Seeking to resolve the television piracy of Qatari-owned broadcast rights by Saudi Arabian interests, the Asian Football Confederation will use its Facebook and YouTube channels to broadcast Saudi-hosted football games in its competitions.
The AFC said yesterday it wants to protect broadcast partners and “tackle attempts to illegally exploit those rights wherever it occurs.”
The Asian football body announced the compromise less than four weeks before its presidential election in Kuala Lumpur. Incumbent Sheikh Salman of Bahrain faces candidates from Qatar and Saudi-supported United Arab Emirates.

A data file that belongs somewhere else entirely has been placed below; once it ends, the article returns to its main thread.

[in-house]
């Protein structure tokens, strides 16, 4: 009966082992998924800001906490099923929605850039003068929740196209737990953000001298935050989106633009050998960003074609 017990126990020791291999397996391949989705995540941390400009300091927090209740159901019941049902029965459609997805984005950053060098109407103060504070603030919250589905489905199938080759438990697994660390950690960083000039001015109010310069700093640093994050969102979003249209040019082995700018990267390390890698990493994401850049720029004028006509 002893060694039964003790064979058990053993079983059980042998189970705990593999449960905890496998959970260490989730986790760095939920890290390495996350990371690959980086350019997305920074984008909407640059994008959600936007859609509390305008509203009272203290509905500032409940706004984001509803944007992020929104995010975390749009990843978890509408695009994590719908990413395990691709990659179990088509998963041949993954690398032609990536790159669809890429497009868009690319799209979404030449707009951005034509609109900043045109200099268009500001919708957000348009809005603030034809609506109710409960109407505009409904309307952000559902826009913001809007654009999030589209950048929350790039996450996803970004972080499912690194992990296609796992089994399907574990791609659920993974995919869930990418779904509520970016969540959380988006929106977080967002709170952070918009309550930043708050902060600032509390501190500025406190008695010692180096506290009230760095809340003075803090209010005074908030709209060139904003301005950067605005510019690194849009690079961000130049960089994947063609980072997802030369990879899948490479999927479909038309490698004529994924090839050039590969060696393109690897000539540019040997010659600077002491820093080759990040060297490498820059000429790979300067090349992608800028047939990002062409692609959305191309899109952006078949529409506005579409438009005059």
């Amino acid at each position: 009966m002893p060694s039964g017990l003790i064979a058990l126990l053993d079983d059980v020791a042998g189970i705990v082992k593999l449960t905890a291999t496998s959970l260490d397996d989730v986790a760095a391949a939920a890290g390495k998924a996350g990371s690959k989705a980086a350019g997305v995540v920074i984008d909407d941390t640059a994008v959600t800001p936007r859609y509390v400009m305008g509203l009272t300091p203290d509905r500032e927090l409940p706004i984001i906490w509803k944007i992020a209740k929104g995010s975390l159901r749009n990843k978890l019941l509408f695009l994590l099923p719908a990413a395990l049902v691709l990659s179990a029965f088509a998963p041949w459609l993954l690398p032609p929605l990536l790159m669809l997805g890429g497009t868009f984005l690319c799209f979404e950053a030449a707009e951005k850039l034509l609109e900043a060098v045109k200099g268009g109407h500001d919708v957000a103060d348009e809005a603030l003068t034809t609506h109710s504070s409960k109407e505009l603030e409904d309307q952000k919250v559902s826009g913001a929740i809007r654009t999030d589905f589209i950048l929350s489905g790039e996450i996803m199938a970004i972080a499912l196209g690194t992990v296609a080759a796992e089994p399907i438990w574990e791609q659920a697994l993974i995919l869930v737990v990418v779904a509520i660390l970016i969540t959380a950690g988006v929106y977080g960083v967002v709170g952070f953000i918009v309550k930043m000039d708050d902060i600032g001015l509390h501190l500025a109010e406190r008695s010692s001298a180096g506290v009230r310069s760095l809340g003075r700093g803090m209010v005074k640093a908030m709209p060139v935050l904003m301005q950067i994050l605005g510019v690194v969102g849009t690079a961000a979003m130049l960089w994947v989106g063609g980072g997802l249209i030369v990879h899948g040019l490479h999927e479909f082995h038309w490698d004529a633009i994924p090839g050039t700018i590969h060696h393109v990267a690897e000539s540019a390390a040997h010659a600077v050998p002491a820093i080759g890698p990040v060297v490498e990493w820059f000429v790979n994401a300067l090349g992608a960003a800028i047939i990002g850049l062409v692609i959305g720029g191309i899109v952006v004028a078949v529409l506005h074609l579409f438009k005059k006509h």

Pirate network beoutQ in Saudi Arabia has long been broadcasting the signals of World Cup, Asian Cup and Champions League games that are exclusively owned in the region by Qatar-owned BeIN Sports. Saudi authorities have declared BeIN illegal in the kingdom — a proxy battle in the wider economic and diplomatic boycott of Qatar by hostile regional neighbors for nearly two years.
The AFC said it will use social media to stream “matches involving Saudi Arabia teams played in Saudi Arabia.”
The Saudi football federation said the decision amounts to canceling “the BeIN sport monopoly over all Asian Football Confederation competitions.”
The AFC declined to say if BeIN Sports has been paid compensation for the compromise.